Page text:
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The science of persuasion: five tips for selecting Instagram Influencers

By Alan Gray, Senior Research Psychologist, Tailify

Advertisers have long understood the value of psychological insight in driving campaign success, but with influencer marketing, the human element has never been more salient. And with businesses set to invest unprecedented sums in influencer marketing in 2022, influencer selection is critical. 

Success relies on the strength of the relationship between the follower and the influencer. So how are Instagram influencers able to achieve this connection with a handful of selfies and a few well-chosen words? Well, behavioural science provides insight into how these relationships are developed and maintained, allowing marketers to apply this in their influencer selection. If you’re looking to drive trust to achieve high performance on Instagram, these five tips will help you.   

  1. Look them in the eye

There’s a lot to be said for eye contact in everyday interactions, and research suggests that selfies may be no different. Selfies in which influencers look the viewer in the eye, rather than off to the side, above or below, achieve greater follower engagement – and increase followers’ intention to buy the advertised product.

Why might we favour such direct gaze in our selfie-takers? Well, it’s still an open question, but research on eye contact suggests it has something to do with heightened arousal. Direct gaze makes us detect the face quicker, identify whose face it is faster, and be less distracted from the face by peripheral stimuli. All these elements are associated with more focused attention, greater recognition and recall, and an increased receptivity to your message.

  1. Left cheek, more emotion

Interestingly, when asked to display emotion in a photo, we’re more likely to offer the photographer the left over the right cheek – the opposite is true when asked to conceal emotion or appear emotionless. What’s also strange is that people judge the left side of the face to be more emotive than the right. Models who presented their left cheek to an audience were rated as more emotionally expressive and open than their right-sided counterparts. Instagram selfies showing the left cheek gained up to 10% more likes than those showing the right. Certainly something to consider when deciding which images to post for ‘emotional’ and ‘unemotional’ campaigns.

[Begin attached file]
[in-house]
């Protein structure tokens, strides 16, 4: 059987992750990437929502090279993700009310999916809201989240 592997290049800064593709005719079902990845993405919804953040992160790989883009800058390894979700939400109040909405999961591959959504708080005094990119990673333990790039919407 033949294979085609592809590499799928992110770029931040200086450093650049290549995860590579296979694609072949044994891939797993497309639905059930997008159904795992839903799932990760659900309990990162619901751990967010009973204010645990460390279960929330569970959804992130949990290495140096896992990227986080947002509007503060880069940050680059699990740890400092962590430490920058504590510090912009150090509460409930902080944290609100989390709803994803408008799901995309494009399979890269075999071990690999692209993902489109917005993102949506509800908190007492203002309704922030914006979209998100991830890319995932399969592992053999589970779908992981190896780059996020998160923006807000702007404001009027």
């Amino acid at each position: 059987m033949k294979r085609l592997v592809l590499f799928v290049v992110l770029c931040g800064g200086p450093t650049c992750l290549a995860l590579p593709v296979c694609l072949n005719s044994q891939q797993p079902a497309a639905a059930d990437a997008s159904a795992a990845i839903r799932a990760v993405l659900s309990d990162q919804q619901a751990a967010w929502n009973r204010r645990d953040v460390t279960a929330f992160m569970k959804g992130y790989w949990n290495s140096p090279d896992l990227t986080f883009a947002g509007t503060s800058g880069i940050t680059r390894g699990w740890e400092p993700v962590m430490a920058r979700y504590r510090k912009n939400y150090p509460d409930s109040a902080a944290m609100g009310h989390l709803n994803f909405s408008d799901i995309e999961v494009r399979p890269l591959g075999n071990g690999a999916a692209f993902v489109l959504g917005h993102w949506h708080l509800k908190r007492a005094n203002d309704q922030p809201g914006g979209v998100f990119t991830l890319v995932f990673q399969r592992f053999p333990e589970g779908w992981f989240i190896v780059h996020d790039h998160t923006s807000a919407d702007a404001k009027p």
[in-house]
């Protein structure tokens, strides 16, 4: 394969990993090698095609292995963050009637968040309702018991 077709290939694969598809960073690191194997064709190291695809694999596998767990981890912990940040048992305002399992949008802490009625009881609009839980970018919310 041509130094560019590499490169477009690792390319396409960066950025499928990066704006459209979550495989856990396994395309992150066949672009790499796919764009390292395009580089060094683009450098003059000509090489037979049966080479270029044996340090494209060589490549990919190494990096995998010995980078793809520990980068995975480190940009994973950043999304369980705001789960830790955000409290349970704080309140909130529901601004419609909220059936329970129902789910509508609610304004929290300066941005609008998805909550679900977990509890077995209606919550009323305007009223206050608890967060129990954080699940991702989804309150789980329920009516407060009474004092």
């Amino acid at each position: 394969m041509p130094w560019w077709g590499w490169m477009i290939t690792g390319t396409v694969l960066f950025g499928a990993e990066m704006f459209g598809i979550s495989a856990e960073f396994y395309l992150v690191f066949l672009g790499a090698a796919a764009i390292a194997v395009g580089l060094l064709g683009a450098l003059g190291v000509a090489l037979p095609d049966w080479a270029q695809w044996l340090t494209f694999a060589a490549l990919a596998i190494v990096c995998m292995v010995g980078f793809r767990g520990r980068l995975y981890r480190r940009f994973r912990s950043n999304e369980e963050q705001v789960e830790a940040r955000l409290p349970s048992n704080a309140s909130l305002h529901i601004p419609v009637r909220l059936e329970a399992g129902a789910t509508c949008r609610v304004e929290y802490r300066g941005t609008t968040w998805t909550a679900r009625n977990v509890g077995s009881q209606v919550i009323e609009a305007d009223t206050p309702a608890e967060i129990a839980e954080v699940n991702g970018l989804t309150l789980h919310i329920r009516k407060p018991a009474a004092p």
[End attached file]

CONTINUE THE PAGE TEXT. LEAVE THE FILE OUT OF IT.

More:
3. Be open and honest

One of our most successful influencers at Tailify, Alana Arbucci, a wellness influencer, talks openly about her life and struggles. She holds nothing back, and encourages her followers to do the same, sharing intimacies across her videos and joining in on the comments. This relatable persona is one she readily shares with brands, giving them a personableness they would otherwise struggle to achieve, and helping them connect with her audience on a much deeper level.

It’s this feeling of connection that ultimately drives the desire to imitate the influencer and purchase the products they advertise. In a marketplace ripe with endorsements, consumers require more than attractiveness and expertise to make their purchasing decisions. They need to feel like they have a relationship with the endorser, to see them as a friend and like-minded other.

  1. Show and tell is seen as more trustworthy

“The first windmills were built in Spain”. True or false? How about now:

Pairing a claim with a relevant picture dramatically increases its uptake as true. In fact, the first windmills were built in Persia, and if you look at the picture, the windmill is modern and located in Derbyshire! 

The point here is that pictures serve as pseudo-proof (something referred to as the truthiness effect). And they do so beyond our awareness, even increasing our desire to share claims with others well into the future.

While not advocating dressing up lies with deep fakes, we must recognise that accepting an influencer’s message – especially if it’s novel – will depend upon the visual congruence between the picture and the point. 

It’s all a case of show and tell. So, look for influencers who don’t just talk about a product, but show it in action.

  1. Keep it simple

We’re silly folk, us humans. We tend to believe that if we can readily understand something, it’s probably true. So, messages using simple, ‘high fluency’ language are more persuasive. Don’t say it in a thousand words, say it with a few. And instead of ‘sesquipedalian,’ try ‘long-winded,’ ‘drawn-out’, or just ‘long’. 

As you plan your next influencer marketing strategy, be aware influence isn’t just about popularity – it’s about trust. On Instagram, that trust can be achieved in something as subtle as eye contact, or the intimacies contained in an influencer’s captions. Selecting influencers with behavioural science in mind is a sure-fire way to rocket your performance.

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